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Thinking of the Next Pope: the Red Biretta Goes to Timothy M. Dolan

N. L. (February 20, 2012)
New York's Archbishop was one of 22 Catholic churchmen who became Cardinals in a ceremony held in Rome by Pope Benedict XVI. Traditionally Americans are ruled out as papal contenders, with the argument that the world doesn't need a superpower pope. There actually is another American as well, Cardinal Edwin O'Brien.

Pope Benedict XVI created 22 new cardinals on Saturday February 18, including Timothy M. Dolan of New York, in a ceremony at St. Peter’s Basilica. Among the 22 we find the archbishops of Prague, Toronto, Florence, Utrecht and Hong Kong as well as the heads of several Vatican offices. Seven of the 22 are Italian thus boosting Italy's chances of taking back the papacy for one of its own following years under a Polish and a German pope. Cardinal Dolan emerged as something of the star of the consistory, delivering a highly praised speech on spreading the faith and mentioned in some Italian media as a possible successor to Pope Benedict.

Cardinal Timothy Michael Dolan, born February 6, 1950, is the tenth and current Archbishop of New York. Dolan also currently serves as the President of the United States Conference of Catholic Bishops and was granted the titular position as Archpriest of Our Lady of Guadalupe of Mount Mario in Rome.
 

Dolan is widely known for his conservative values (In an interview with the New York Post on April 22, 2009, Dolan reasserted the Catholic Church's opposition to legalizing same-sex marriage. Dolan said, “There is an in-built code of right and wrong that is imbedded in the human DNA...Hard-wired into us is a dictionary, and the dictionary defines marriage as between one man, one woman for life, please God, leading to the procreation of human life. And if we begin to tamper with the very definition of marriage, then we're going to be in big trouble”) and charismatic media personality (as a professor at the Roman Catholic Marquette University said, he “is with Rome on the big issues and on the little ones, but he does not do it in a dictatorial fashion.”) He previously served as Archbishop of Milwaukee from 2002–2009, preceded by service as an Auxiliary Bishop of St. Louis from 2001–2002.
 

“Benedict received the cardinals-designate from his throne under a soaring dome designed by Michelangelo, as one by one they knelt before the 84-year-old pope and received the red silk square-ridged hats, called birettas, that signify princes of the church. With Saturday’s ceremony, there are now 125 cardinals under the age of 80, and thus eligible to vote for the next pope. More than half of the cardinal-electors are now Italians and other Europeans, strengthening the Western voice at the church’s highest levels even as the rank and file grows most rapidly in the global south,” Sharon Otterman of the New York Times wrote.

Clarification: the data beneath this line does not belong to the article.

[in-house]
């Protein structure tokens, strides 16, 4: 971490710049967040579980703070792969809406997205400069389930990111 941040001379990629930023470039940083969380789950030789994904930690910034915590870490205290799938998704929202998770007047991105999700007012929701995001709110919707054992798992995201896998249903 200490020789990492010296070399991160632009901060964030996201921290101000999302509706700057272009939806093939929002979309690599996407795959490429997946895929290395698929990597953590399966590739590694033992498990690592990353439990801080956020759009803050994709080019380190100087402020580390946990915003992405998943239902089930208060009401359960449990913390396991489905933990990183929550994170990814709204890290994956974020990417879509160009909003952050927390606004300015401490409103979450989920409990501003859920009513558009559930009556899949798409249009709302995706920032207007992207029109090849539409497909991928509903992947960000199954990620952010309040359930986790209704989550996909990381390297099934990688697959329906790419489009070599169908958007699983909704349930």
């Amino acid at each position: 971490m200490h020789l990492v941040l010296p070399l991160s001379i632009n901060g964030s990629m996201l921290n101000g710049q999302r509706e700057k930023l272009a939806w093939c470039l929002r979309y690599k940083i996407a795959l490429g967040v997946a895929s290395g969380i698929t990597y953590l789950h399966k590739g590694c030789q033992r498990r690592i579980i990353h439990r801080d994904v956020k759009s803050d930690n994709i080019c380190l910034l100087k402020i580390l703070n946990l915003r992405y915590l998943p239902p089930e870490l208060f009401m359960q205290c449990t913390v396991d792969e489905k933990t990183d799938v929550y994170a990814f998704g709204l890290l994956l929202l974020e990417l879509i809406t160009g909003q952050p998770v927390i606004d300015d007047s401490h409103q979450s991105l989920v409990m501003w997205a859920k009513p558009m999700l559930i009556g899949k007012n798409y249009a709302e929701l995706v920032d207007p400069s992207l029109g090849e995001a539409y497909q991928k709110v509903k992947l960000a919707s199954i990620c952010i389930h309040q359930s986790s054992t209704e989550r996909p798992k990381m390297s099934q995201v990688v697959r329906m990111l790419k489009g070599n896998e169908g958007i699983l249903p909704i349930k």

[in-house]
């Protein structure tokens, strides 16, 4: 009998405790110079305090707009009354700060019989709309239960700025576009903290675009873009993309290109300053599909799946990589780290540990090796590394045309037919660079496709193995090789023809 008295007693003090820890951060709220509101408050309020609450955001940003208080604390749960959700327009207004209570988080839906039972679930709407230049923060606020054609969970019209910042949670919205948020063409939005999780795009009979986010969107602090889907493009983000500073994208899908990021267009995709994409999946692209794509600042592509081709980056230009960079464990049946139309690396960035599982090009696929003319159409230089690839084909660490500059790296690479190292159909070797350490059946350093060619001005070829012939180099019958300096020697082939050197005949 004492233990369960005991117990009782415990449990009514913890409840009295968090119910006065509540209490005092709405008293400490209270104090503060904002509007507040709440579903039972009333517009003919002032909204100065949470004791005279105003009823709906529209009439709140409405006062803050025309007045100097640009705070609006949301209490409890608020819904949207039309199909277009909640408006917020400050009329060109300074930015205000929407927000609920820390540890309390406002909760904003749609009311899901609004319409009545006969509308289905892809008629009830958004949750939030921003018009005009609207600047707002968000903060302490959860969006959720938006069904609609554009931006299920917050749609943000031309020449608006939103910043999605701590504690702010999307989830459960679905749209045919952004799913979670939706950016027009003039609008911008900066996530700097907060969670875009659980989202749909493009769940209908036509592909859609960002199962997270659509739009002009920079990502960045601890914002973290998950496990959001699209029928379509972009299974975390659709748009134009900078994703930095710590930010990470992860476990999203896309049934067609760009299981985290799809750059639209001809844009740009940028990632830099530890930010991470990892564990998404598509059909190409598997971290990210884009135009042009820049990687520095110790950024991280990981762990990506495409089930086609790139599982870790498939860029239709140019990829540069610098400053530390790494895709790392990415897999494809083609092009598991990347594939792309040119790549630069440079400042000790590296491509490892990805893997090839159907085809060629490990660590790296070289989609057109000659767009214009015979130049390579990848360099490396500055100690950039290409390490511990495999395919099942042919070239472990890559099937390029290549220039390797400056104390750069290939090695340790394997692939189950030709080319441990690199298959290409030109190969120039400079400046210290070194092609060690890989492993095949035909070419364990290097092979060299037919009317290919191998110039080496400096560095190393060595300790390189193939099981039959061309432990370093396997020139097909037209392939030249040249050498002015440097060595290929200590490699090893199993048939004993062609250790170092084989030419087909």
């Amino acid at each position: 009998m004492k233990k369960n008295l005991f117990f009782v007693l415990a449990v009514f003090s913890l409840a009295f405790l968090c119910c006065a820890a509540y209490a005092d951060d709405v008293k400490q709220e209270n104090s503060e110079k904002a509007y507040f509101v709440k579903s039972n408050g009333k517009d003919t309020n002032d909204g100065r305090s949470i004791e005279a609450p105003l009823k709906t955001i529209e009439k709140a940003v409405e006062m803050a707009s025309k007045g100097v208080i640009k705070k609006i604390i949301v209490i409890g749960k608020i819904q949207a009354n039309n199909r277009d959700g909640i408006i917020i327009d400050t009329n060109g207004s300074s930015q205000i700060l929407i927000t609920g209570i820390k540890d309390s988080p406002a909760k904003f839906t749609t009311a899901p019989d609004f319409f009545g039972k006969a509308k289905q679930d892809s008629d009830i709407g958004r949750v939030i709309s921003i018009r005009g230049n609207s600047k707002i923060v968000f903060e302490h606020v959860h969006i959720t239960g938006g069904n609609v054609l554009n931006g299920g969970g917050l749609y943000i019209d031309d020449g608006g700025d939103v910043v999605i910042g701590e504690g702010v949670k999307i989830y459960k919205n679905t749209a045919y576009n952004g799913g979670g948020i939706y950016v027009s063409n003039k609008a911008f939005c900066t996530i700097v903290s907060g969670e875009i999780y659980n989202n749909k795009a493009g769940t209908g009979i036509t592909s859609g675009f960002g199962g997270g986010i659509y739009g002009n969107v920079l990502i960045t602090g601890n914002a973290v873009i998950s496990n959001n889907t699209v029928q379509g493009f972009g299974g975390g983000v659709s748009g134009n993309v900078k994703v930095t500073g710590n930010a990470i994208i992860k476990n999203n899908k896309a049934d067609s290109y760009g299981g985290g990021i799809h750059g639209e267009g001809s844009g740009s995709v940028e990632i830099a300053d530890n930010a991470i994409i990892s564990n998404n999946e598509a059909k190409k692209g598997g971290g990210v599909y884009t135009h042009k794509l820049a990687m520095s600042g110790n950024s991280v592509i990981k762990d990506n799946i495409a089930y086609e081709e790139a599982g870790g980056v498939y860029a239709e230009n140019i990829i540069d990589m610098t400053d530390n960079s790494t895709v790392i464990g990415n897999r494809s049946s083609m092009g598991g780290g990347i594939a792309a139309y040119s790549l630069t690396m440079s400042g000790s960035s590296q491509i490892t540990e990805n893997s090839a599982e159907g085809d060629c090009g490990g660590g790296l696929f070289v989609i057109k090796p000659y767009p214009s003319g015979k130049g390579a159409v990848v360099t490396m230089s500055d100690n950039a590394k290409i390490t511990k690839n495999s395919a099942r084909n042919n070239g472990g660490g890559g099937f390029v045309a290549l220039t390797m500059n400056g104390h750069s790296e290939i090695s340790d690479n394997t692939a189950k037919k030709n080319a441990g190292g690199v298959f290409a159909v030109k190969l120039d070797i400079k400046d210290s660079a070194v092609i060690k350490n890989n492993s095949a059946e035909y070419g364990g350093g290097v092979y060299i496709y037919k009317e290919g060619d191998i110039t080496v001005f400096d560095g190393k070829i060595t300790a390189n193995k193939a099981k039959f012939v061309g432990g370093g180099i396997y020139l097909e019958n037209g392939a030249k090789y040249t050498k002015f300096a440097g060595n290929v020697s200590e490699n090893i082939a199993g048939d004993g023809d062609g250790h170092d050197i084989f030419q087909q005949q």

The day prior his elevation Dolan addressed the pope and the College of Cardinals on spreading the faith in a secularized world. NY1 reports that Dolan's speech struck a grave note, describing how, along with love and joy, blood also spreads the Catholic faith. Archdiocesan officials tell the local news station he was referring to recent attacks on Christians around the world. Apologizing for his rusty Italian, Dolan dusted his remarks with his trademark good humor, referring to cardinals as “scarlet audio-visual aids for all of our brothers and sisters also called to be ready to suffer and die for Jesus.” 

“Like other cardinals, Dolan will soon wear red, a symbol of their willingness to defend the church with their blood,” Vivian Lee reports. “The new cardinals are entrusted with the service of love: love for God, love for his church, an absolute and unconditional love for his brothers and sisters even unto shedding their blood, if necessary,” Pope Benedict said.

“Dolan's red robes, by the way, are ready, courtesy of Gammarelli Tailoring,” Lee continues, “The Gammarellis have clothed at least five popes and try to stay discrete about it.” (A cardinal wears full-length red cassock, the mozzetta or half-cape, the rochet or white lacy piece, the zucchetto or skullcap, and finally the biretta or pointed hat.)

ABC news reports that Dolan has joked “that the Vatican's tailors may have to let out his new red cassock after all the pasta he's been eating. He also jokes that he's reluctant to wear the red socks that complete his new wardrobe, lest he be considered a Red Sox fan.”

Thenorthwestern.com writes that Dolan has been “mentioned in some Italian media as an improbable papabile, or having the qualities of a future pope. Traditionally Americans are ruled out as papal contenders, with the argument that the world doesn't need a superpower pope. But Dolan's joyful demeanor seemed to have struck a chord in a Vatican that has been anything but joyful over a rash of news reports about political infighting and financial mismanagement.”

Although most of the news reports are on Dolan's appointment, there is also another American who got a red hat Saturday, Cardinal Edwin O'Brien, the outgoing archbishop of Baltimore, who also has strong ties to New York City. “Decades before he donned the red cap of Rome, Cardinal Edwin O'Brien wore a Yankees hat,” Daniel Beekman of the New York Daily News reports. The head of the Archdiocese of Baltimore is indeed a Bronx native who “never expected to make the leap to the second-biggest job in Roman Catholicism.”

He is the current Grand Master of the Equestrian Order of the Holy Sepulchre of Jerusalem, an order of knighthood under the protection of the pope.

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